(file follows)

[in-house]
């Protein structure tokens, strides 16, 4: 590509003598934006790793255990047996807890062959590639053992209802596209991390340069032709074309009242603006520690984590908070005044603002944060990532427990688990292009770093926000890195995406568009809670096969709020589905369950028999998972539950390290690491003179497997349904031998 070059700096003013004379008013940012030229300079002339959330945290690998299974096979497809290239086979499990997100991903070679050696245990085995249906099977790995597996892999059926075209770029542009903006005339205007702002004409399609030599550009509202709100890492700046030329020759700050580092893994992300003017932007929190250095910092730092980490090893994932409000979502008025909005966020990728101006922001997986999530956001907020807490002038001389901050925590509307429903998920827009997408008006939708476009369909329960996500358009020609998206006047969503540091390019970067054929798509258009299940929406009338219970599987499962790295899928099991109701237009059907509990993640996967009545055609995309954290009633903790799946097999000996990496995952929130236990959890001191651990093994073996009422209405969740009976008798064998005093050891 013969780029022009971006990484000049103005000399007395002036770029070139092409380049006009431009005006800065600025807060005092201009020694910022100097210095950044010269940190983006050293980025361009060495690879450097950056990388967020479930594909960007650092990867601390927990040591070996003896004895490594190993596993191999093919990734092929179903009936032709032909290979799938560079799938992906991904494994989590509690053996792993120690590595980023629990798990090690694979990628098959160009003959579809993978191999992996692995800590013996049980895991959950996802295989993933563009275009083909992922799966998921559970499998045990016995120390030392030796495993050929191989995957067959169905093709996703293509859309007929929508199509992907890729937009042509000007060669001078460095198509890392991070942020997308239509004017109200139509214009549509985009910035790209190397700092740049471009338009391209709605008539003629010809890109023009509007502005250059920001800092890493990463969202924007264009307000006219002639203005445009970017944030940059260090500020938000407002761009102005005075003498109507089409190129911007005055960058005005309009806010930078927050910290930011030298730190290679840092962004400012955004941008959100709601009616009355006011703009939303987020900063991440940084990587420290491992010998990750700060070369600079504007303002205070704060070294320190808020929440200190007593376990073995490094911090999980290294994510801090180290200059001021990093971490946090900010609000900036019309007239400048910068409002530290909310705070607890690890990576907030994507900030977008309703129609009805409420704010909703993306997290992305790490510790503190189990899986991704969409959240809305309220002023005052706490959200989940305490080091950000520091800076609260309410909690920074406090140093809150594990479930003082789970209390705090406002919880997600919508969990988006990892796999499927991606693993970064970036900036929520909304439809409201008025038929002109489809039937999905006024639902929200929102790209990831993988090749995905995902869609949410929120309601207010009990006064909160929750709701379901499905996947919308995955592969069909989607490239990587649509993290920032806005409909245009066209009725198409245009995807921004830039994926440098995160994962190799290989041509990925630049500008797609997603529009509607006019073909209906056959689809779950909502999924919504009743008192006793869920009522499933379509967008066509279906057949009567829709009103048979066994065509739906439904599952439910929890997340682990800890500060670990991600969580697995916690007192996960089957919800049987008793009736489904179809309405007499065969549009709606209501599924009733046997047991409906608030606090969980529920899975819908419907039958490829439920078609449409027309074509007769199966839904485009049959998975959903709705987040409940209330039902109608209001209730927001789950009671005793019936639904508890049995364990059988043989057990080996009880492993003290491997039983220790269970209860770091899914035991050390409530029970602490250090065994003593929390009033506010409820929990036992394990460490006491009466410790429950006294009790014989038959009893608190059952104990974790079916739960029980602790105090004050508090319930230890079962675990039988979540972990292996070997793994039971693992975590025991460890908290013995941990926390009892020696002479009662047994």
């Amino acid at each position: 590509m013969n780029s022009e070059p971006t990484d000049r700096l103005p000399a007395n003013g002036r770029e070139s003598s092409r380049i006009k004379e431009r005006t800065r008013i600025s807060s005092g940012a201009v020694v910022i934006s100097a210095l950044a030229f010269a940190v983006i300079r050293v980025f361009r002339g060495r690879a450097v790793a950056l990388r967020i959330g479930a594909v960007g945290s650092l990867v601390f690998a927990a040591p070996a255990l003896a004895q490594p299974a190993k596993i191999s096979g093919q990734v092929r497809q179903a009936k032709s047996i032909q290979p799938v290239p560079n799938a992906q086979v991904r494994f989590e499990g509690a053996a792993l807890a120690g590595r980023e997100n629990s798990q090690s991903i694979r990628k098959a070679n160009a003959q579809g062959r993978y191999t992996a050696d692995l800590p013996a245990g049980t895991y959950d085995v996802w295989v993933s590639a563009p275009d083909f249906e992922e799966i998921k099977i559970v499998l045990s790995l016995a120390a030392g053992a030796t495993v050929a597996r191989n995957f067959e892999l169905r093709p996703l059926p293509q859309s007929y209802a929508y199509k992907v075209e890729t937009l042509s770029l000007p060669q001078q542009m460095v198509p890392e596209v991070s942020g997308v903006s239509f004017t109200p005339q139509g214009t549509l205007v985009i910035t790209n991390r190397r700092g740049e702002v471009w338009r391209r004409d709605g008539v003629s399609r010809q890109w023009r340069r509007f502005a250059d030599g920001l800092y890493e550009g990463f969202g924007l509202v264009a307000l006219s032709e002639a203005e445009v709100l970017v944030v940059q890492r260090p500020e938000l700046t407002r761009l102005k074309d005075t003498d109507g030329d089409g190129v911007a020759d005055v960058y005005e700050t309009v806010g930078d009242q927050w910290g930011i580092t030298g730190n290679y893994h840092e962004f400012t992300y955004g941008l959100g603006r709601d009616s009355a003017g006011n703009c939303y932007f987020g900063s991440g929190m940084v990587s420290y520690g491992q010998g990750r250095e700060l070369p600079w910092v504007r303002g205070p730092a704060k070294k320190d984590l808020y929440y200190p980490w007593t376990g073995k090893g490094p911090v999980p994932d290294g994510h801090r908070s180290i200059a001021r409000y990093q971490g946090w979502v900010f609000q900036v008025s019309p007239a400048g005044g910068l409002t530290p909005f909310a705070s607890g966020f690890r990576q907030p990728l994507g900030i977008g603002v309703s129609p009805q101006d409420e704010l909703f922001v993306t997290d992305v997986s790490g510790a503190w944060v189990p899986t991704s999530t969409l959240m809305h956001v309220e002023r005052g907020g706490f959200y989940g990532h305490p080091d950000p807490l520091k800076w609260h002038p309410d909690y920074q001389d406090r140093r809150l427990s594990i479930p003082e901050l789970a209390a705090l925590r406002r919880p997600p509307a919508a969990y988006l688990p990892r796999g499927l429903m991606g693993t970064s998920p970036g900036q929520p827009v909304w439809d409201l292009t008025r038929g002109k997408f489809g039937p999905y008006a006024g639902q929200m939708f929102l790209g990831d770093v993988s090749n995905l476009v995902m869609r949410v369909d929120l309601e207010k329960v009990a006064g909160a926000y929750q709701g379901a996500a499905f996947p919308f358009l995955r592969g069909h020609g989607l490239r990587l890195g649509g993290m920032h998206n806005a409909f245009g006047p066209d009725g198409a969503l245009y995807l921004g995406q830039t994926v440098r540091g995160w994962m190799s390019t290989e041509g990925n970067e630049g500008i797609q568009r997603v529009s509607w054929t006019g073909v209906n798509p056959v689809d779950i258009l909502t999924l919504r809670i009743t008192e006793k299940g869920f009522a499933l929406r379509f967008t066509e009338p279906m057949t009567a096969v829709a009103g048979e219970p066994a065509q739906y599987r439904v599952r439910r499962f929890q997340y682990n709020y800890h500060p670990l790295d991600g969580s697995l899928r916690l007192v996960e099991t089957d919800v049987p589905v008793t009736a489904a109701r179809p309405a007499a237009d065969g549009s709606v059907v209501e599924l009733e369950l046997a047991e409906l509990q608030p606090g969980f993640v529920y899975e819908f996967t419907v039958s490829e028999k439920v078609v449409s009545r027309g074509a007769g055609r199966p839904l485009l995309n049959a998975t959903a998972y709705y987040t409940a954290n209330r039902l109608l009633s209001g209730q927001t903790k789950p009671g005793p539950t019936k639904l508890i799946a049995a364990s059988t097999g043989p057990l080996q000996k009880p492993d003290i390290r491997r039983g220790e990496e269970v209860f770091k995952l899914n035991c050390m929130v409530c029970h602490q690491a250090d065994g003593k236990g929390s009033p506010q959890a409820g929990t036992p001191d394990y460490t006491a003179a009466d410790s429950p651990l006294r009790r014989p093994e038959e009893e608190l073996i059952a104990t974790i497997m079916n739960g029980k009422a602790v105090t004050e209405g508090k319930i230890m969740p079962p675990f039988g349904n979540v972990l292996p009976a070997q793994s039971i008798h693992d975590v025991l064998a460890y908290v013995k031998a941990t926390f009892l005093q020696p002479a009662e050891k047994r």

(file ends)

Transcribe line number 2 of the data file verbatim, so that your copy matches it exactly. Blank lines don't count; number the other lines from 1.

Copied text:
């Protein structure tokens, strides 16, 4: 590509003598934006790793255990047996807890062959590639053992209802596209991390340069032709074309009242603006520690984590908070005044603002944060990532427990688990292009770093926000890195995406568009809670096969709020589905369950028999998972539950390290690491003179497997349904031998 070059700096003013004379008013940012030229300079002339959330945290690998299974096979497809290239086979499990997100991903070679050696245990085995249906099977790995597996892999059926075209770029542009903006005339205007702002004409399609030599550009509202709100890492700046030329020759700050580092893994992300003017932007929190250095910092730092980490090893994932409000979502008025909005966020990728101006922001997986999530956001907020807490002038001389901050925590509307429903998920827009997408008006939708476009369909329960996500358009020609998206006047969503540091390019970067054929798509258009299940929406009338219970599987499962790295899928099991109701237009059907509990993640996967009545055609995309954290009633903790799946097999000996990496995952929130236990959890001191651990093994073996009422209405969740009976008798064998005093050891 013969780029022009971006990484000049103005000399007395002036770029070139092409380049006009431009005006800065600025807060005092201009020694910022100097210095950044010269940190983006050293980025361009060495690879450097950056990388967020479930594909960007650092990867601390927990040591070996003896004895490594190993596993191999093919990734092929179903009936032709032909290979799938560079799938992906991904494994989590509690053996792993120690590595980023629990798990090690694979990628098959160009003959579809993978191999992996692995800590013996049980895991959950996802295989993933563009275009083909992922799966998921559970499998045990016995120390030392030796495993050929191989995957067959169905093709996703293509859309007929929508199509992907890729937009042509000007060669001078460095198509890392991070942020997308239509004017109200139509214009549509985009910035790209190397700092740049471009338009391209709605008539003629010809890109023009509007502005250059920001800092890493990463969202924007264009307000006219002639203005445009970017944030940059260090500020938000407002761009102005005075003498109507089409190129911007005055960058005005309009806010930078927050910290930011030298730190290679840092962004400012955004941008959100709601009616009355006011703009939303987020900063991440940084990587420290491992010998990750700060070369600079504007303002205070704060070294320190808020929440200190007593376990073995490094911090999980290294994510801090180290200059001021990093971490946090900010609000900036019309007239400048910068409002530290909310705070607890690890990576907030994507900030977008309703129609009805409420704010909703993306997290992305790490510790503190189990899986991704969409959240809305309220002023005052706490959200989940305490080091950000520091800076609260309410909690920074406090140093809150594990479930003082789970209390705090406002919880997600919508969990988006990892796999499927991606693993970064970036900036929520909304439809409201008025038929002109489809039937999905006024639902929200929102790209990831993988090749995905995902869609949410929120309601207010009990006064909160929750709701379901499905996947919308995955592969069909989607490239990587649509993290920032806005409909245009066209009725198409245009995807921004830039994926440098995160994962190799290989041509990925630049500008797609997603529009509607006019073909209906056959689809779950909502999924919504009743008192006793869920009522499933379509967008066509279906057949009567829709009103048979066994065509739906439904599952439910929890997340682990800890500060670990991600969580697995916690007192996960089957919800049987008793009736489904179809309405007499065969549009709606209501599924009733046997047991409906608030606090969980529920899975819908419907039958490829439920078609449409027309074509007769199966839904485009049959998975959903709705987040409940209330039902109608209001209730927001789950009671005793019936639904508890049995364990059988043989057990080996009880492993003290491997039983220790269970209860770091899914035991050390409530029970602490250090065994003593929390009033506010409820929990036992394990460490006491009466410790429950006294009790014989038959009893608190059952104990974790079916739960029980602790105090004050508090319930230890079962675990039988979540972990292996070997793994039971693992975590025991460890908290013995941990926390009892020696002479009662047994």